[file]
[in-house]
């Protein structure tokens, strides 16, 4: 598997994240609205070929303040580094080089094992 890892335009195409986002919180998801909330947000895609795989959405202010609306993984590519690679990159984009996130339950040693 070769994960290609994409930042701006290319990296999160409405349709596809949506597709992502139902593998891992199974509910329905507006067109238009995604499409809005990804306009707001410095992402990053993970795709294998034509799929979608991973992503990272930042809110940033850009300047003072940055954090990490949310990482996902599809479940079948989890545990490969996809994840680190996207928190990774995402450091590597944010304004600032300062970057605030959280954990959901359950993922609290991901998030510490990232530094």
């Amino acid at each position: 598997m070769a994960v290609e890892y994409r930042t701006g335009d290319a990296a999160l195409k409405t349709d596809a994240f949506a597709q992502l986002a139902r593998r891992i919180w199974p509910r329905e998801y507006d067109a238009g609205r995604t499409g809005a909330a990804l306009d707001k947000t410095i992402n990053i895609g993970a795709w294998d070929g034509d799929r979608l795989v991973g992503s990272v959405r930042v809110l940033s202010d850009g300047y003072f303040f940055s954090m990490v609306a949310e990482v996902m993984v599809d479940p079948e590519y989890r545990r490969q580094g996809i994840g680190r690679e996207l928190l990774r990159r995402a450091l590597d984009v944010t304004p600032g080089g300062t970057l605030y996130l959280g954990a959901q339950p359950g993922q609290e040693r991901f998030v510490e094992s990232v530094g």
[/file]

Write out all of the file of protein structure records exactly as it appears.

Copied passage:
[in-house]
């Protein structure tokens, strides 16, 4: 598997994240609205070929303040580094080089094992 890892335009195409986002919180998801909330947000895609795989959405202010609306993984590519690679990159984009996130339950040693 070769994960290609994409930042701006290319990296999160409405349709596809949506597709992502139902593998891992199974509910329905507006067109238009995604499409809005990804306009707001410095992402990053993970795709294998034509799929979608991973992503990272930042809110940033850009300047003072940055954090990490949310990482996902599809479940079948989890545990490969996809994840680190996207928190990774995402450091590597944010304004600032300062970057605030959280954990959901359950993922609290991901998030510490990232530094």
């Amino acid at each position: 598997m070769a994960v290609e890892y994409r930042t701006g335009d290319a990296a999160l195409k409405t349709d596809a994240f949506a597709q992502l986002a139902r593998r891992i919180w199974p509910r329905e998801y507006d067109a238009g609205r995604t499409g809005a909330a990804l306009d707001k947000t410095i992402n990053i895609g993970a795709w294998d070929g034509d799929r979608l795989v991973g992503s990272v959405r930042v809110l940033s202010d850009g300047y003072f303040f940055s954090m990490v609306a949310e990482v996902m993984v599809d479940p079948e590519y989890r545990r490969q580094g996809i994840g680190r690679e996207l928190l990774r990159r995402a450091l590597d984009v944010t304004p600032g080089g300062t970057l605030y996130l959280g954990a959901q339950p359950g993922q609290e040693r991901f998030v510490e094992s990232v530094g």